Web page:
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A prototype of a mobile Internet device dubbed the "Crunchpad" will reportedly make its public debut later this month. The Crunchpad is a low-cost touchscreen tablet designed for Web surfing, video chat and email use. The main name behind the Crunchpad is Michael Arrington, who told the San Francisco Business Times that he's incorporated a company in Singapore, Crunchpad Inc., in order to manufacture the devices. Arrington is perhaps best known for his TechCrunch blog network.
Laura Didio? Seriously? You had an article related to a product using Linux, and you went with Laura Didio? That really kills the credibility of your article with the tech crowd (your likely readers for this article) who largely know who she is.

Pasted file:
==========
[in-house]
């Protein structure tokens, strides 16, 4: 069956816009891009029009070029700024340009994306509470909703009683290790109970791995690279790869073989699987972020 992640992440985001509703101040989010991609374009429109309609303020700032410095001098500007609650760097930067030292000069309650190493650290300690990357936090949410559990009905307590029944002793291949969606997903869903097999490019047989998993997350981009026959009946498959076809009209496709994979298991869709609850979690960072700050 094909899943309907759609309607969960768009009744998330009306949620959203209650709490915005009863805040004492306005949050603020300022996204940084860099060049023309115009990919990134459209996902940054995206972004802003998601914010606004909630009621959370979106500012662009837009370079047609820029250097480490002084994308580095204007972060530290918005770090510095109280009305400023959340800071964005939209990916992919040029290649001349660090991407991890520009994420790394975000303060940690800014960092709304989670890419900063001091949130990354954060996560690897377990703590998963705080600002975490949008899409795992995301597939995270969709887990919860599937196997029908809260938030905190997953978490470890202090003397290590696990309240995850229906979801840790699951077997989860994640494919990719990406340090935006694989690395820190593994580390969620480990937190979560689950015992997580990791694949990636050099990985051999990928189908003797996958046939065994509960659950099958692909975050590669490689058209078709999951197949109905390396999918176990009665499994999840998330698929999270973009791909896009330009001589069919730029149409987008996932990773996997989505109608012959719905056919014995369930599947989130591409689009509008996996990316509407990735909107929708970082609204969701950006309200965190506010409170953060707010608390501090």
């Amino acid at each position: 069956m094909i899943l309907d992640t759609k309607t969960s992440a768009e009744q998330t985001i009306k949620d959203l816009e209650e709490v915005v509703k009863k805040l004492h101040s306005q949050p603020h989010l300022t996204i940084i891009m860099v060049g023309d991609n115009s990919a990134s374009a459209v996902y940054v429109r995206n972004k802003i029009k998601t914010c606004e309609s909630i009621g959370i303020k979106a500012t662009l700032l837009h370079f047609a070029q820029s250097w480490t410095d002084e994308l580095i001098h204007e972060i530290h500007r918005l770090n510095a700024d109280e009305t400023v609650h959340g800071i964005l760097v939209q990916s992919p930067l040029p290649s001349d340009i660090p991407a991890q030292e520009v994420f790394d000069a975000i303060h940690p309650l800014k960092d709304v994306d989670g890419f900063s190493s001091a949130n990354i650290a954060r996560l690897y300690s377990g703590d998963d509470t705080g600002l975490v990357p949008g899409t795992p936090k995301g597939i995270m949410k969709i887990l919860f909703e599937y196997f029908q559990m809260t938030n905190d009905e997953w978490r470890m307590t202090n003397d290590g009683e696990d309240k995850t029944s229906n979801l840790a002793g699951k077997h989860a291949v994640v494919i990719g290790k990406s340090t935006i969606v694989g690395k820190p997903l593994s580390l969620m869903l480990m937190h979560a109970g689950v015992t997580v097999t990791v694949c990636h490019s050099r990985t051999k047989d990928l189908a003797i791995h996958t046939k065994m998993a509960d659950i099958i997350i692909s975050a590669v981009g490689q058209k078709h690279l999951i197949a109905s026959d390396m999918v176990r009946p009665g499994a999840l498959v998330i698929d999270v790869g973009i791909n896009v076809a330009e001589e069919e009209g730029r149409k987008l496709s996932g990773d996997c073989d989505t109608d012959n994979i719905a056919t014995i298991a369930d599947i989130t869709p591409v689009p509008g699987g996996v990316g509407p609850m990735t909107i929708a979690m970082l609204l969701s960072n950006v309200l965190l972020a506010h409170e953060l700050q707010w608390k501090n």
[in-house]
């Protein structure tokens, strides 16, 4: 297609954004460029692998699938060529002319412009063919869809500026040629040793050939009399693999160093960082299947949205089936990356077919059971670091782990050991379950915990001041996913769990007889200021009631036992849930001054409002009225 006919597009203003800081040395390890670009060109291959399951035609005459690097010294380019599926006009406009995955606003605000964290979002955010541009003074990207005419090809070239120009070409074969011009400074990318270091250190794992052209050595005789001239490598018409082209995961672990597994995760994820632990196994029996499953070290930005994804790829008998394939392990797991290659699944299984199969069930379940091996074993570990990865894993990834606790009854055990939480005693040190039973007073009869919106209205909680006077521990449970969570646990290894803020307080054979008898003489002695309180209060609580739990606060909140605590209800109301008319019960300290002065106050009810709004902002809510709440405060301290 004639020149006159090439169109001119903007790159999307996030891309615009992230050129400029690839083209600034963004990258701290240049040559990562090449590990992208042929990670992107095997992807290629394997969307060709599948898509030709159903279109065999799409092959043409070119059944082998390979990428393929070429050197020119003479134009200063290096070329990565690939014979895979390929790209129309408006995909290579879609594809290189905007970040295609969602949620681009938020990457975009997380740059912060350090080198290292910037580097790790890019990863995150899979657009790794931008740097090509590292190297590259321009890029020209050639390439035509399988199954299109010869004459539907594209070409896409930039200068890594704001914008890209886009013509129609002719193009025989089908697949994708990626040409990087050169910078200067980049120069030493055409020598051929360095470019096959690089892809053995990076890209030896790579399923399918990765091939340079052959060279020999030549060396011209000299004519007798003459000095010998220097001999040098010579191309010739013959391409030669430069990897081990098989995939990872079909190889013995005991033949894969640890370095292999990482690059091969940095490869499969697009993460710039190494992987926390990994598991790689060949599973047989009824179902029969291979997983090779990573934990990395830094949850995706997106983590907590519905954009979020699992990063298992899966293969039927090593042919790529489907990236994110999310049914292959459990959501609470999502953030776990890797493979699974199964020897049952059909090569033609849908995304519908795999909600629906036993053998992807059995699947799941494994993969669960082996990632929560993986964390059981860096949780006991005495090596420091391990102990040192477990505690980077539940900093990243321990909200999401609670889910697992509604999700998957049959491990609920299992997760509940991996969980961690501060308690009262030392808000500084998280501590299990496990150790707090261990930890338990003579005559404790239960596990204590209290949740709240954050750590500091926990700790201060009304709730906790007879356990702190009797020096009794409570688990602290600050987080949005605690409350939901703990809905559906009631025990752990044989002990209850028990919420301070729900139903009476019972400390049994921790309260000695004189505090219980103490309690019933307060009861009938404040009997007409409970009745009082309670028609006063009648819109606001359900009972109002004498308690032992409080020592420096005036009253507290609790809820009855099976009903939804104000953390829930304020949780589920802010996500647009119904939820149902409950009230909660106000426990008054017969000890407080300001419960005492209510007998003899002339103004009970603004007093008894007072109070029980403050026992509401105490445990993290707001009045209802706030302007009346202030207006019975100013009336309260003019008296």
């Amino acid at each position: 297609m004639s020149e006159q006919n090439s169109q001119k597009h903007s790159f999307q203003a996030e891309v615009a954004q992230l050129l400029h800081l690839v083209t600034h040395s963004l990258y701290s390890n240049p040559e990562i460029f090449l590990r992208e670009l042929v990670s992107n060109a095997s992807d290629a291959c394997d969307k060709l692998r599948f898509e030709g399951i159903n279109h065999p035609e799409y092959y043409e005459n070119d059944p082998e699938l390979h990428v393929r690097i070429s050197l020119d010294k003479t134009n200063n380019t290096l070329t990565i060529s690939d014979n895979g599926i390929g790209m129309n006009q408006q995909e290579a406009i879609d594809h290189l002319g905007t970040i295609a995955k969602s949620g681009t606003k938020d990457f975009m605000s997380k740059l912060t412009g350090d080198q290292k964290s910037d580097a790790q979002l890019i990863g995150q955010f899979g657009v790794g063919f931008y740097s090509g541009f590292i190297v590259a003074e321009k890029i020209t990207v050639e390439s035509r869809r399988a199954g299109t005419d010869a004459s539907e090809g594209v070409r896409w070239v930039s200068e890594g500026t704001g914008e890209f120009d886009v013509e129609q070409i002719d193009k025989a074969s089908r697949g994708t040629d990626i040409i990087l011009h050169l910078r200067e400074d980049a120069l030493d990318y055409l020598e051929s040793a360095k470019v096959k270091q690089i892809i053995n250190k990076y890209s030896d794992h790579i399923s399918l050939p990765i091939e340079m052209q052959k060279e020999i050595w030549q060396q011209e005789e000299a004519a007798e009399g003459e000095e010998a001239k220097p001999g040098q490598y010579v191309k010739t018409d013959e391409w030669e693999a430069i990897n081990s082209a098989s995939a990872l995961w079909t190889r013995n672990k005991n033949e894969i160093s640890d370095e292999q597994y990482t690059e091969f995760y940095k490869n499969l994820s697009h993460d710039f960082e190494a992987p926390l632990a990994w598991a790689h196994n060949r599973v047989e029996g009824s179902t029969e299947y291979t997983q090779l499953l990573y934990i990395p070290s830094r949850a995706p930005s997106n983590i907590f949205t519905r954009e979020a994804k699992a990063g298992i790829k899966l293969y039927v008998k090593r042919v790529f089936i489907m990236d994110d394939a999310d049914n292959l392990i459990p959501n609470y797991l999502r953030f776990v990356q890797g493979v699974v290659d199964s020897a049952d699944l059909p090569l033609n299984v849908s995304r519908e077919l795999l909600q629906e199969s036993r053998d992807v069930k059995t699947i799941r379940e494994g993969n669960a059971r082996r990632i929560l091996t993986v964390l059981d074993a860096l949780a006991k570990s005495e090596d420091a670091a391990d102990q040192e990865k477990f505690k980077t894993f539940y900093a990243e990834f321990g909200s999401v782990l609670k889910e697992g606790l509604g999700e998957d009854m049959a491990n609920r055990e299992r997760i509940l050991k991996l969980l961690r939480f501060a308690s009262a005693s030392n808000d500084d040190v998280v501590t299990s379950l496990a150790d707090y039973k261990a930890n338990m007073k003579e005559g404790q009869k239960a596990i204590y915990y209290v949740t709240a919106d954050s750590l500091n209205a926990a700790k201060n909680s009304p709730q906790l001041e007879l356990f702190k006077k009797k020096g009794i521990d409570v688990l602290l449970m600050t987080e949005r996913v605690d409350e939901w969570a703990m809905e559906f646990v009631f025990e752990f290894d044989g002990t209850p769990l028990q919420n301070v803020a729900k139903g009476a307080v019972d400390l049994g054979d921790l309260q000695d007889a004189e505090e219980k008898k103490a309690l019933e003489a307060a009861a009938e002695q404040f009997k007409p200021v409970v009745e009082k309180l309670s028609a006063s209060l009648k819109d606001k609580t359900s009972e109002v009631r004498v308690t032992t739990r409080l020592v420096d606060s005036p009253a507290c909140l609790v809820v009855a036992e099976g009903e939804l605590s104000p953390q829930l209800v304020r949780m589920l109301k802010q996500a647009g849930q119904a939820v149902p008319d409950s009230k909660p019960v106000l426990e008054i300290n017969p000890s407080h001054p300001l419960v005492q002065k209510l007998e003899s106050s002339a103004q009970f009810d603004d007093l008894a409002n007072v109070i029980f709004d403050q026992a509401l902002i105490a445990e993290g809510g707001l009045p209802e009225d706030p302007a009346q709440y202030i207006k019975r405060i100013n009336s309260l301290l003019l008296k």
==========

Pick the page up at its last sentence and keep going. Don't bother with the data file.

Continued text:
But let's review her contribution anyway. "if he wants to run Linux, he has to ink a deal with major Linux dealers". Really? Hmm, let's see, Redhat's desktop distribution, Fedora, is free. Moblin is free. Ubuntu is free. So is every other distribution I know of, save two: Xandros which is far from slick and polished like Crunchpad needs, and Novell which is a business oriented desktop.
"But even then, he will still have to get someone to provide service and support." Really? Can't the Crunchpad company do it itself? If he is locking Crunchpad down to only surf the internet, with a select few application, and Crunchpad makes that dead simple, support may be rarely needed, and thus much less frequent per customer. Further, Crunchpad is likely to appeal to a technically savvy market, further reducing the amount of tech support that will likely be needed.
Laura Didio has no inside knowledge, and makes broad assumptions about the impending failure of this product before many details are known. Why do technical reporters continue to use this lady as a resource? If your subject is Amityville Horror, then sure, but Linux-based products? *sigh*